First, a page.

Austria: OK, I LIKE THIS SONG. How about Kaiser-Schmarn, from Countess Morphy’s Recipes of All Nations? It’s a pancake on LSD – 1/2lb of flour, 1/2 pint of cream, sugar, eggs, raisins, salt and butter. I ate a modern version last year while on the Great Austria Trip and it was immense. Countess Morphy is also immense, as she’s a fake Countess, and wrote what is, in my view, one of the best cookery books of the 20th century. In an amazing departure from every academic norm ever, I refer you to the Wikipedia entry, which has been edited by a crack team based around the Oxford Food Symposium, and therefore is one of only about ten accurate food history articles on the web.

France: Inevitably. I am the only person I know who liked Twin Twin’s Moustache. For France we can delve into the 18th century, as high end cooking was all French influenced at that stage. I’d like to offer up wine chocolate, published in John Nutt’s Cook’s Dictionary of 1726. The French drank a lot of chocolate, and this one has booze in, which you tend to need about halfway through the first song. Anyway, take a pint of sherry, or a pint and a half of red port, four ounces and a half of chocolate, six ounces of fine sugar, and half an ounce of white starch, or fine flour; mix, dissolve, and boil all these as before. But, if your chocolate be with sugar, take double the quantity of chocolate, and half the quantity of sugar; and so in all. I use rice flour as the starch and it’s divine.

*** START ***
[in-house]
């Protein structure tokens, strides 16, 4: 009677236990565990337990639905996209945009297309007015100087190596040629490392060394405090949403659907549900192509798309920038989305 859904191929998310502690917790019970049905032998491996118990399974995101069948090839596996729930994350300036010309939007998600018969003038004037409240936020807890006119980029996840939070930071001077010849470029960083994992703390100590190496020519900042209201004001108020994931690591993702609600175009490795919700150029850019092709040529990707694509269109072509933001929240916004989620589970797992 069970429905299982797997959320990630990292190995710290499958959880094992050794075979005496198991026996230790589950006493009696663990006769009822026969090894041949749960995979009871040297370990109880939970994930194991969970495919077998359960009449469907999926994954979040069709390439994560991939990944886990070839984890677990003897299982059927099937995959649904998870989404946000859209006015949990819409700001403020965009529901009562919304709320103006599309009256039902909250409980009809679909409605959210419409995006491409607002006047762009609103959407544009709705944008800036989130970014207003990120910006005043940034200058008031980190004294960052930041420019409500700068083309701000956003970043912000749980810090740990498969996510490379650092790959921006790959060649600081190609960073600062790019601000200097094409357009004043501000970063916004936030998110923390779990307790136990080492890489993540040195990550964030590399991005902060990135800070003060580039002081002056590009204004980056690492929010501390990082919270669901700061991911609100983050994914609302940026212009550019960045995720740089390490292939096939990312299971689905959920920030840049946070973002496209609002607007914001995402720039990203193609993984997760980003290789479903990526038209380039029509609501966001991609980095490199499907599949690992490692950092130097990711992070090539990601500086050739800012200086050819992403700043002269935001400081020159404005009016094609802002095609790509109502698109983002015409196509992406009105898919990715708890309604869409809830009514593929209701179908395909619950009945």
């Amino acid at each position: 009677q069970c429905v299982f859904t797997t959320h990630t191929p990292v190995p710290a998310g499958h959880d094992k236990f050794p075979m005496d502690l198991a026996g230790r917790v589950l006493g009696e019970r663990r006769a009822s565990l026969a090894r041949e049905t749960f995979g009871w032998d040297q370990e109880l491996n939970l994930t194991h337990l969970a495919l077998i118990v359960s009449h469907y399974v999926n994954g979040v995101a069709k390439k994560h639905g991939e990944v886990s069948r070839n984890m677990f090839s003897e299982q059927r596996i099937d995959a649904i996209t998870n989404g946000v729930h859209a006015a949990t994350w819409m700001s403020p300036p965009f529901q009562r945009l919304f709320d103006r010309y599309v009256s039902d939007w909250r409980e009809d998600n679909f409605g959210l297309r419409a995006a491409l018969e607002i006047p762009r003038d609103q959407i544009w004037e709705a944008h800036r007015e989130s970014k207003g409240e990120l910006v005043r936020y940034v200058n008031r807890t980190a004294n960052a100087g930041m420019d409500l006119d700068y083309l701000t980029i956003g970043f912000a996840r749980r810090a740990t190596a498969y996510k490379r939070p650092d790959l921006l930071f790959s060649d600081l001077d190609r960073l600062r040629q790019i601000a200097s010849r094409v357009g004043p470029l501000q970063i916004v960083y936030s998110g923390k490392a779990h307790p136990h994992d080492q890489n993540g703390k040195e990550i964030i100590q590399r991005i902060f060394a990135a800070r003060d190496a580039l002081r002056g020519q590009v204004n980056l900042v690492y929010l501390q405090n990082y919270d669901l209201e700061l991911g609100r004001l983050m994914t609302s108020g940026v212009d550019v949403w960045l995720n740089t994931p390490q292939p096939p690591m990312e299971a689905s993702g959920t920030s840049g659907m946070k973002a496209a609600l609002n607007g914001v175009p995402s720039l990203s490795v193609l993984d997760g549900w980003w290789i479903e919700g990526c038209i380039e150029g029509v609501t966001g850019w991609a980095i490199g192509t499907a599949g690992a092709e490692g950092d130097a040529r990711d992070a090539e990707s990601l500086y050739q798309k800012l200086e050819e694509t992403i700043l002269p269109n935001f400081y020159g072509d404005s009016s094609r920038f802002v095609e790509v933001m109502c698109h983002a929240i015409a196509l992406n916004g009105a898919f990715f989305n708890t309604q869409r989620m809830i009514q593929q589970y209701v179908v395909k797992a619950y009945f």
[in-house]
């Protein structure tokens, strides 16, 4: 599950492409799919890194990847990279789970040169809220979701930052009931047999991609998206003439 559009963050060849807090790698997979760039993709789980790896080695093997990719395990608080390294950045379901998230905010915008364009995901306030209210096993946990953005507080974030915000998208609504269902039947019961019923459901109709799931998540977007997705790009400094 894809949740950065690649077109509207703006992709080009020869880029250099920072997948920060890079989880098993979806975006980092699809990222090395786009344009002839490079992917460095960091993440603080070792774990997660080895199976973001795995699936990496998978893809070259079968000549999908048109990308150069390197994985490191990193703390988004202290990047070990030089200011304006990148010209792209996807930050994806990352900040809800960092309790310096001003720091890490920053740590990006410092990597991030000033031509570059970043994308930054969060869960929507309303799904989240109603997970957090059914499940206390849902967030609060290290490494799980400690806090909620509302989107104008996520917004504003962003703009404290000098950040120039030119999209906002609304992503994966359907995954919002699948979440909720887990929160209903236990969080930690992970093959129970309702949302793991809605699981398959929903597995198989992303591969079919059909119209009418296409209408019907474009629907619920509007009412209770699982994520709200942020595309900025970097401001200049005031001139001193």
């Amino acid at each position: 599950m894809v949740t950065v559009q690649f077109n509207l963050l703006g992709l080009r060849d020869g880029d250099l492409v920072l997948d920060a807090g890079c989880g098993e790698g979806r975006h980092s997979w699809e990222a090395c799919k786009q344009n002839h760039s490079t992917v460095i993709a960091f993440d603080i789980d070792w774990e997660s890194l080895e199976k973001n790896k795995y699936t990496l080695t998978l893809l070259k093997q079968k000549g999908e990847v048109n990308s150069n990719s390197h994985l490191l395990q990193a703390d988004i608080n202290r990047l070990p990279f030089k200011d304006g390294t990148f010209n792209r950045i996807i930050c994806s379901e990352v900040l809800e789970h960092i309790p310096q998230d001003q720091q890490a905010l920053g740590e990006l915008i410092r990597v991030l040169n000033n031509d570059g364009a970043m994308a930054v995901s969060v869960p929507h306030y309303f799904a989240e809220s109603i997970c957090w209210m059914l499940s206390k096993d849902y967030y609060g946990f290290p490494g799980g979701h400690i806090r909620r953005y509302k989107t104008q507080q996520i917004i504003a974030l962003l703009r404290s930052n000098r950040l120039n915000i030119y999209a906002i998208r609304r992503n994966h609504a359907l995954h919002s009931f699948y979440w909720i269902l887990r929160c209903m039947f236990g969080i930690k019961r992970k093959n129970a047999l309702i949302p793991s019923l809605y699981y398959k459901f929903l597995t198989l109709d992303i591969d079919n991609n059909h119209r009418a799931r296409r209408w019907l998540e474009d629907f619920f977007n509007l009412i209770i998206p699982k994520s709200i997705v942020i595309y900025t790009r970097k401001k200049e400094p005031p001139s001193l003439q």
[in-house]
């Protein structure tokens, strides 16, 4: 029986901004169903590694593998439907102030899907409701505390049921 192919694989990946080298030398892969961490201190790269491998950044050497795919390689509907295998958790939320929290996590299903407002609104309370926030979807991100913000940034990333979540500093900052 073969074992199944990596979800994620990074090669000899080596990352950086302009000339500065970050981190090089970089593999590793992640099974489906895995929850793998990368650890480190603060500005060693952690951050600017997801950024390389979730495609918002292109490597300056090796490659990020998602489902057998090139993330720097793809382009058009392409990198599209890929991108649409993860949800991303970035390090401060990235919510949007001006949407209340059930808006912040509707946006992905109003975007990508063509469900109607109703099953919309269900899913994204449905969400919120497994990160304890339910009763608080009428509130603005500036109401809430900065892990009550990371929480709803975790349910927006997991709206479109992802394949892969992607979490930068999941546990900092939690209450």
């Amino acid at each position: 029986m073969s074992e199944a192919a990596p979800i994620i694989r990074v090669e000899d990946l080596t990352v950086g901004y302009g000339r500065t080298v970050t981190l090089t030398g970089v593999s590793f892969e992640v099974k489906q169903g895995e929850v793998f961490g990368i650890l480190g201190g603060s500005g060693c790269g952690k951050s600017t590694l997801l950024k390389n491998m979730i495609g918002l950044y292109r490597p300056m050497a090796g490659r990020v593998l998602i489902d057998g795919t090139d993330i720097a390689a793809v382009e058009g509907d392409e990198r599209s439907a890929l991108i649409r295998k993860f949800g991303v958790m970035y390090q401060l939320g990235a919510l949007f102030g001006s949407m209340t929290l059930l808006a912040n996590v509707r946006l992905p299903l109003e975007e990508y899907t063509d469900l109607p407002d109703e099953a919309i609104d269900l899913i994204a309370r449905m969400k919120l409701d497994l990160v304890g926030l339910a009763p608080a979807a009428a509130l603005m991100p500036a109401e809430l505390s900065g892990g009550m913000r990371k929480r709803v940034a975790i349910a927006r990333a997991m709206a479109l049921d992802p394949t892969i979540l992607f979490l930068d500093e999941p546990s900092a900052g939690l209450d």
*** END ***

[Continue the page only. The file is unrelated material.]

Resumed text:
Belgium: She’s a sort of foil-clad Kylie. Fun. Go for Brussels Biscuits, which were Princess Victoria’s favourite snack when she was recovering from illness in 1835. Essentially they are a rusk made of brioche dough. Additive. If you seriously want to try them, ping me a comment and I can send the recipe. It’s going in the book…..

Australia: good on the Australians for taking it seriously enough to send a really good song, and being undecided enough to only send her with only half a dress. We’ll plump for an 1880s Beeton recipe, which I suspect no-one ever cooked: parrot pie. It’s the same as pigeon pie (steak, egg, bird), so clearly adapted for a hypothetical Antipodean audience (or possibly just friends and family at home) based on existing recipes, and decorated in the same way with feet sticking out of the lid except….feathers. Love it. It’s as flamboyant and unreal as the whole contest.

parrot pie beeton 88
Can also be made with parakeets.

I should probably admit that my actual menu for my own evening with friends is not exactly this. It’s entirely modern, unusually for me, and rather random. I’ve got recipes representing the UK (Kay Plunkett-Hogg’s Xinjang Lamb), Sweden (Swedes are involved in about half of the entries, so it’s kind of broad – Bronte Aurell’s Cinnamon Buns), France (Pierre Hermé’s excruciatingly complicated macarons),and Israel except also France (taboulé, which I learnt to cook in Paris). I have Austrian, Spanish and French wines though…and German, British and Belgian beers.

Music should be enjoyable, right? (NOT YOU, GEORGIA), and so should food. A winning combination. Here’s to Eurovision, 2016!

 

 

In praise of the pudding

Puddings have been in the news a bit recently. Apparently there’s a puddings only restaurant opening somewhere in London, and it’s hitting the zeitgeist. I was quite excited by this idea, and then I read this article, which gives more details, and shows that there is one fundamental problem. The restaurant only serves sweet dishes. What? What is this infantile bollocks, quoth I, enraged. This is not pudding!